Figure 1. Right hip X-ray showing right trochanteric ulcer [arrowhead] with extensive soft tissue gas lucencies.
Figure 2. Hamstring’s fascia biopsy showing marked infiltration of the soft tissue with mixed inflammatory cells predominantly neutrophils and histiocytes [arrows], with adjacent tissue necrosis and fibrinous exudation. Hematoxylin & Eosin stain.
The pathogenesis of necrotizing fasciitis (NF) is complex and not fully understood. It can be caused by a variety of micro-organisms including some that are gas-producing. These pathogens are ubiquitous in nature and can be part of the usual flora of the human gut. With opportune conditions, they can produce potent toxins causing local tissue necrosis and diffuse vascular collapse. Examples of such powerful toxins include: alpha-toxin, μ-toxin and sialidases, produced by Clostridium perfringens. They have potent ability to degrade many tissues and microstructures . The end-result is endothelial dysfunction, microvascular injury, and tissue anoxic necrosis. When toxins reach arterial circulation, systemic shock and multi-organ failure follow.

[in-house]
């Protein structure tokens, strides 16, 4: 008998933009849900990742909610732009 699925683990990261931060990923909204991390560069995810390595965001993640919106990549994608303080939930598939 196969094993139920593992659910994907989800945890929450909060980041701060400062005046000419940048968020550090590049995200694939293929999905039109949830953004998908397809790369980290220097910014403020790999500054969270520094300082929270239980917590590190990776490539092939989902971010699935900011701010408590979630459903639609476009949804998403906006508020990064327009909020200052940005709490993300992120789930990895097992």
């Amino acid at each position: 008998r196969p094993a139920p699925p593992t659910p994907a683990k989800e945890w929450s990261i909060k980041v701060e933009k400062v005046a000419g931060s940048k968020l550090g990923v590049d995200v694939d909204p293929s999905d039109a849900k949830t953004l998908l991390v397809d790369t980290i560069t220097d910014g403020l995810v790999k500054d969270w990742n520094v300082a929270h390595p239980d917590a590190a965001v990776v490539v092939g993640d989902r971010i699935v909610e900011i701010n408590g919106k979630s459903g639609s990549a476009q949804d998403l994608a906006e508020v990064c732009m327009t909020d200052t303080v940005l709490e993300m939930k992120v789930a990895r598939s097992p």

The vast majority (90-95%) of gas-producing infections is usually caused by clostridial species. They are gram-positive, anaerobic, spore-forming bacilli prevalent throughout nature especially in cultivated rich soil. More than 150 Clostridium species have been identified, however only few can cause fulminant infections. Among those: Clostridium perfringens, Clostridium novyi, Clostridium histolyticum, Clostridium bifermentans, Clostridium fallax, and Clostridium septicum: the latter might be associated with colonic malignancy in adults .